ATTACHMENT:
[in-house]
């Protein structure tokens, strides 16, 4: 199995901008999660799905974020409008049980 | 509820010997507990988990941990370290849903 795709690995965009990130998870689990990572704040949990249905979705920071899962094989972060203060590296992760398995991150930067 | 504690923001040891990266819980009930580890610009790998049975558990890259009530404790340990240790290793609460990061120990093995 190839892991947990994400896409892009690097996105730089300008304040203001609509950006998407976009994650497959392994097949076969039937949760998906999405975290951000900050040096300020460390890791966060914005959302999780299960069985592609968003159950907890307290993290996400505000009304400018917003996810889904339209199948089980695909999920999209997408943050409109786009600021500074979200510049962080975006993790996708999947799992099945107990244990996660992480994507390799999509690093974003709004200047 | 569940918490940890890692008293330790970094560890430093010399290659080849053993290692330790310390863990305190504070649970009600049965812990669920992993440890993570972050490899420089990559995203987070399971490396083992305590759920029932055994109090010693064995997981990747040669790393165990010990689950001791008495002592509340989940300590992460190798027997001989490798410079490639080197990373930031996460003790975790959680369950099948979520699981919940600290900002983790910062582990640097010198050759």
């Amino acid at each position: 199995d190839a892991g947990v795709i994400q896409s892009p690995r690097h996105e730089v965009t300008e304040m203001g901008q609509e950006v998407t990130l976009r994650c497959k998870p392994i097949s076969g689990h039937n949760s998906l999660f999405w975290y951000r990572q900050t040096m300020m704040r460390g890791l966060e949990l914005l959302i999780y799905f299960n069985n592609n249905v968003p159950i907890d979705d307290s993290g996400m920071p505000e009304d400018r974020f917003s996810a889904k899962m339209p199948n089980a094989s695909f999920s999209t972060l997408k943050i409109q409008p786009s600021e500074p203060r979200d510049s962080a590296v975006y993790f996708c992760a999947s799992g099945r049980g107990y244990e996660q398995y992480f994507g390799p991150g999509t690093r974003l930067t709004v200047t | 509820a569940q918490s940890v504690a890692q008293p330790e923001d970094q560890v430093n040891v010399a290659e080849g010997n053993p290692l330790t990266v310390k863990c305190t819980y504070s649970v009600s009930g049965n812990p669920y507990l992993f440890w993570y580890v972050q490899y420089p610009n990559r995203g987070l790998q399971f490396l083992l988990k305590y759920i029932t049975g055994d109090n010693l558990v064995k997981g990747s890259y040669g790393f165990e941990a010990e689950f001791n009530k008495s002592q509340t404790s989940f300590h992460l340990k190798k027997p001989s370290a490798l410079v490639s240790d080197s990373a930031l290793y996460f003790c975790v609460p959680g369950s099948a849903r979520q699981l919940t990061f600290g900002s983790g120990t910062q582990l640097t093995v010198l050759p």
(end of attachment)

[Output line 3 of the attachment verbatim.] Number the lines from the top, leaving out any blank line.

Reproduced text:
């Amino acid at each position: 199995d190839a892991g947990v795709i994400q896409s892009p690995r690097h996105e730089v965009t300008e304040m203001g901008q609509e950006v998407t990130l976009r994650c497959k998870p392994i097949s076969g689990h039937n949760s998906l999660f999405w975290y951000r990572q900050t040096m300020m704040r460390g890791l966060e949990l914005l959302i999780y799905f299960n069985n592609n249905v968003p159950i907890d979705d307290s993290g996400m920071p505000e009304d400018r974020f917003s996810a889904k899962m339209p199948n089980a094989s695909f999920s999209t972060l997408k943050i409109q409008p786009s600021e500074p203060r979200d510049s962080a590296v975006y993790f996708c992760a999947s799992g099945r049980g107990y244990e996660q398995y992480f994507g390799p991150g999509t690093r974003l930067t709004v200047t | 509820a569940q918490s940890v504690a890692q008293p330790e923001d970094q560890v430093n040891v010399a290659e080849g010997n053993p290692l330790t990266v310390k863990c305190t819980y504070s649970v009600s009930g049965n812990p669920y507990l992993f440890w993570y580890v972050q490899y420089p610009n990559r995203g987070l790998q399971f490396l083992l988990k305590y759920i029932t049975g055994d109090n010693l558990v064995k997981g990747s890259y040669g790393f165990e941990a010990e689950f001791n009530k008495s002592q509340t404790s989940f300590h992460l340990k190798k027997p001989s370290a490798l410079v490639s240790d080197s990373a930031l290793y996460f003790c975790v609460p959680g369950s099948a849903r979520q699981l919940t990061f600290g900002s983790g120990t910062q582990l640097t093995v010198l050759p």